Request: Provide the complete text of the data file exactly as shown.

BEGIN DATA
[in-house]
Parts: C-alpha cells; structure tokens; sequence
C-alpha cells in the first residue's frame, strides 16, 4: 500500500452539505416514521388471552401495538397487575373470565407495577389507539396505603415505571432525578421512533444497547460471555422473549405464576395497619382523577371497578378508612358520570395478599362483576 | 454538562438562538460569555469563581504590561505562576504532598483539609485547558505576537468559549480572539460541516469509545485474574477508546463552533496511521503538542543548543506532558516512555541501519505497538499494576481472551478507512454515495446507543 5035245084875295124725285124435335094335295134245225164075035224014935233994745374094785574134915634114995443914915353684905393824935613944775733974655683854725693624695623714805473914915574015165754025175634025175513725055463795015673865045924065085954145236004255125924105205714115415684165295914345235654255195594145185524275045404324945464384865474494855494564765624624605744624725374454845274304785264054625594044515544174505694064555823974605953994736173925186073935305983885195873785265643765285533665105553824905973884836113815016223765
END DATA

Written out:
[in-house]
Parts: C-alpha cells; structure tokens; sequence
C-alpha cells in the first residue's frame, strides 16, 4: 500500500452539505416514521388471552401495538397487575373470565407495577389507539396505603415505571432525578421512533444497547460471555422473549405464576395497619382523577371497578378508612358520570395478599362483576 | 454538562438562538460569555469563581504590561505562576504532598483539609485547558505576537468559549480572539460541516469509545485474574477508546463552533496511521503538542543548543506532558516512555541501519505497538499494576481472551478507512454515495446507543 5035245084875295124725285124435335094335295134245225164075035224014935233994745374094785574134915634114995443914915353684905393824935613944775733974655683854725693624695623714805473914915574015165754025175634025175513725055463795015673865045924065085954145236004255125924105205714115415684165295914345235654255195594145185524275045404324945464384865474494855494564765624624605744624725374454845274304785264054625594044515544174505694064555823974605953994736173925186073935305983885195873785265643765285533665105553824905973884836113815016223765